Deerfield: We still support regional EMS
WHATELY — The proposal for a regional 24/7 paramedic ambulance service for the towns of Whately, Deerfield and Sunderland is back on track.
On Tuesday, the Deerfield Board of Selectmen reassured its partner towns that it would support the regional proposal, despite questions raised in that town in recent weeks.
“We support the regional plan as long as it is able to move forward,” said Selectmen’s Chairman Mark Gilmore. “We committed to the other two towns that we’d support this if they did, and it passed their meetings. Our point of view is to see this through, but we have an alternate plan to see 24/7 paramedic ambulance service for the town of Deerfield.”
“I would recommend the regional. I haven’t changed my position,” said Selectman Carolyn Shores Ness. “I think it is more sustainable in the long run. My only subtext is if (Whately or Sunderland) doesn’t support it, we’re moving forward no matter what.”
Newest board member, David Wolfram, also said he favors the regional plan.
The South County EMS Planning Group — the three towns’ EMS directors fire chiefs and selectmen — met once more to hash out remaining details and to come to a final resolution.
Earlier this month, the regional plan had met its first major roadblock in two years when Deerfield surprised its partner towns by discussing two options for its voters to consider — the regional service or an expanded local service.
On Sept. 6, the Deerfield board met with town employees inside the police department, where employees told the board they would prefer an expanded local EMS option. Deerfield EMS Director Matt Russo prepared budgets for the two scenarios.
Gilmore said a Deerfield-only option would ensure that the town improves its service no matter how the other towns vote.
The cost for the regional service for the three towns is $749,595. This includes $638,895 for a net operating budget and $110,700 for capital expenditures.
Under the regional service, Deerfield’s 51.76 percent share would be $387,990.
Sunderland would contribute 31.48 percent of the cost, or $235,972. Whately would contribute 16.76 percent of the cost, or $125,632.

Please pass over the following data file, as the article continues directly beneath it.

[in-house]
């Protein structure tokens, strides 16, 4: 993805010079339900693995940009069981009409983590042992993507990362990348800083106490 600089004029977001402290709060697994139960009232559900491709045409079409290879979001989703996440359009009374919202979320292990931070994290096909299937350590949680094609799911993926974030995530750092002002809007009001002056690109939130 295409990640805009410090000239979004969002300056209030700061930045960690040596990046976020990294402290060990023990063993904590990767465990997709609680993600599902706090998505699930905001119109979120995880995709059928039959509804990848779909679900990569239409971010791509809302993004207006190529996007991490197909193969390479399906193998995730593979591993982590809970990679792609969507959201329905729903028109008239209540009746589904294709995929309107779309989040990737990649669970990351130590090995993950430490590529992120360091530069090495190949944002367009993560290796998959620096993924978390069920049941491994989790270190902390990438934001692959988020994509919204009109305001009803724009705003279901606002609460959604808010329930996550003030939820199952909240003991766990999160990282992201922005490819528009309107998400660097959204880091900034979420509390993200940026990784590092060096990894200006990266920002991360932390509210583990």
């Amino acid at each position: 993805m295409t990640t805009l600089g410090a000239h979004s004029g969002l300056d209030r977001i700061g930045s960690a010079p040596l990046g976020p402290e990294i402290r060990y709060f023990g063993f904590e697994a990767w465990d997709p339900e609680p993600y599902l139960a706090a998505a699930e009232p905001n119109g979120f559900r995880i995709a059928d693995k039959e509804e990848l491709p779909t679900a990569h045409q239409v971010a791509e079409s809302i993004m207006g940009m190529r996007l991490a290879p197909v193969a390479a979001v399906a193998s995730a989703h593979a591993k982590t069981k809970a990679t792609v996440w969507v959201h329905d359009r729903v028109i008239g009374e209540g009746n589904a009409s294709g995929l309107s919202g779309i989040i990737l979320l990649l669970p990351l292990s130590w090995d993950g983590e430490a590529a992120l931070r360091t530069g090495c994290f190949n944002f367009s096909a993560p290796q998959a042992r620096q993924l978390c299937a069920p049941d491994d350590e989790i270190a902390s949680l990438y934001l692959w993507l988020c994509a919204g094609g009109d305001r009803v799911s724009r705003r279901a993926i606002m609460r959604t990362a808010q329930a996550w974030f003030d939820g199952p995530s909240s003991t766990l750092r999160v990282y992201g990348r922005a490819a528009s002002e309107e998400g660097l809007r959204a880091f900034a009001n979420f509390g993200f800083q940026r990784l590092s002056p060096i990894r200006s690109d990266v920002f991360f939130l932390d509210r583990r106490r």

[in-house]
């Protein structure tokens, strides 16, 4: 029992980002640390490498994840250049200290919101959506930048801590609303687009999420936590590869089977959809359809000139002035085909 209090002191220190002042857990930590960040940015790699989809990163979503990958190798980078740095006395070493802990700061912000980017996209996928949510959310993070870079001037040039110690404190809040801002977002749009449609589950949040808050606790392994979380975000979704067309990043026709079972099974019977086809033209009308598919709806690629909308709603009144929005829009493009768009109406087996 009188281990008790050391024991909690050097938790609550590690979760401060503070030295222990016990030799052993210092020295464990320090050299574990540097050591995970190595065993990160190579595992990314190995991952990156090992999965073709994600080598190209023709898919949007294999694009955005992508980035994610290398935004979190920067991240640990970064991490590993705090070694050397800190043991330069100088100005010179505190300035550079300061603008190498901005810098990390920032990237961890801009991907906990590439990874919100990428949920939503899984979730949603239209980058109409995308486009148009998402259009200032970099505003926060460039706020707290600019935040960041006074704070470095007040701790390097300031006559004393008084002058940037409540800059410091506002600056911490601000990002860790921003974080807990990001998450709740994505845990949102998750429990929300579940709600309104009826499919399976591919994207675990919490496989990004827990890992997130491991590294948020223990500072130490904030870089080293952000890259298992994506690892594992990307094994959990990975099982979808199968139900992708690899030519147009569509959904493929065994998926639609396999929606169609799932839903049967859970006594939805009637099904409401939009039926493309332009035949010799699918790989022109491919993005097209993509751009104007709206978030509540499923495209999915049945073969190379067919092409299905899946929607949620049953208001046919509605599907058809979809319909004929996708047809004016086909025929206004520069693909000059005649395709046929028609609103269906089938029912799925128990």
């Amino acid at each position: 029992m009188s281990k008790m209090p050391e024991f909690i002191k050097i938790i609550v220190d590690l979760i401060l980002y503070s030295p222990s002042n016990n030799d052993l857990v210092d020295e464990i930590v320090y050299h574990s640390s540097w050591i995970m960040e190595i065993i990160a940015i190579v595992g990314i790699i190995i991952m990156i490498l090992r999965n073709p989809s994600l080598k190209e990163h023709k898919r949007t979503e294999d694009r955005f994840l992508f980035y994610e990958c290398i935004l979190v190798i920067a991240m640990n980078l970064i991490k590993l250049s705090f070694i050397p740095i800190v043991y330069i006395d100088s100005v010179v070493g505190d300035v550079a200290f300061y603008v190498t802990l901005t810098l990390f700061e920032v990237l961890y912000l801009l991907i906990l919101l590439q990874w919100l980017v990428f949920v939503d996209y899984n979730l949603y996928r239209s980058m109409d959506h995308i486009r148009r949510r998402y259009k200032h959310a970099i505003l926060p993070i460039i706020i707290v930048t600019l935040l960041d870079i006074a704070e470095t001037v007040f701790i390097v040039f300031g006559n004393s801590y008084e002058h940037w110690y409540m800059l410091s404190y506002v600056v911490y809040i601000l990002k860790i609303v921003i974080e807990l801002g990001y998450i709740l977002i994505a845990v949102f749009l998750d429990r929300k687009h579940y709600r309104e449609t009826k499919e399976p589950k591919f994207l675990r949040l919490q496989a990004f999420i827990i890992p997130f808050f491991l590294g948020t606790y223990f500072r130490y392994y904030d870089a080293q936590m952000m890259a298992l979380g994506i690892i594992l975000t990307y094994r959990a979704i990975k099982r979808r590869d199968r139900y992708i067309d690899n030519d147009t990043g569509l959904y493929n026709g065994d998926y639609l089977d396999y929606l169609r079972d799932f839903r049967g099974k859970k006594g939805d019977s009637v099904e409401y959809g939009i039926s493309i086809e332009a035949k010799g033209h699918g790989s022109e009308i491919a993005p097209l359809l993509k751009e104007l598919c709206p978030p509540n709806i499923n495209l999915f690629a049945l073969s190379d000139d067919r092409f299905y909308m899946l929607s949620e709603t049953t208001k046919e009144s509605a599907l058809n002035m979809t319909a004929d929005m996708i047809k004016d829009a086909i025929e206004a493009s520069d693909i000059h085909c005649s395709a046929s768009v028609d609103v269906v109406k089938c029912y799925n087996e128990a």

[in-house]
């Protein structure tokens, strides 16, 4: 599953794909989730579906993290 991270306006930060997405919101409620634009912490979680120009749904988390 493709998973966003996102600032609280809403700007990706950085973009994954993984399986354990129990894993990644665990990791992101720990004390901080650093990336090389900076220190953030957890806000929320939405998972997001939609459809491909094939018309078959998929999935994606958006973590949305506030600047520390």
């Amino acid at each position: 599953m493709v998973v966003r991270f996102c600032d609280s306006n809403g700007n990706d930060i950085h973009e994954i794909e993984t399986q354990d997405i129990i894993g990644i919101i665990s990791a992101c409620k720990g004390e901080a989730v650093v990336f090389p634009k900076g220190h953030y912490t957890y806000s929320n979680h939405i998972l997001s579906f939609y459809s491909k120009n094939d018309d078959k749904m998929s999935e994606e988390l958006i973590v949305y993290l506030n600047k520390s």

The Deerfield-only option would also provide 24/7 paramedic coverage for $352,931. Sixteen of those hours would have a basic or intermediate schedule and the overnight hours would be covered by on-call staff, Russo said. There would be seven full-time employees.
With support from all three boards, the South County EMS Planning Group forged ahead.
The groups set tentative special town meeting dates: Oct. 15 in Whately; Oct. 18 in Sunderland, and Oct. 21 in Deerfield.
A public information session is proposed for Oct. 1 at Frontier Regional School if the space is available.
The planning group also agreed that if a town opts out of the service after one year, it will get back the assets it contributed.
According to the inter-municipal agreement, the towns will make a list of their current assets. The Board of Oversight will then review the list and choose which items it will use for the regional service.
At the request of Shores Ness, Deerfield would be the fiscal agent.
The board membership is a political issue in Deerfield with many residents questioning why with 51 percent of the cost and land Deerfield only gets two votes, the Deerfield board said. The board debated making the fiscal agent appointee a voting member, but the group decided to give each town two representatives on the Board of Oversight. Equal membership is a method that has worked well in the past for the South County Senior Center and the Frontier Community Access Television, the planning group said.
The next meeting is Oct. 25 at 6 p.m. in Deerfield Town Hall. The planning group will come up with a marketing plan for the town meetings.
You can reach Kathleen McKiernan at:
or 413-772-0261 ext. 268.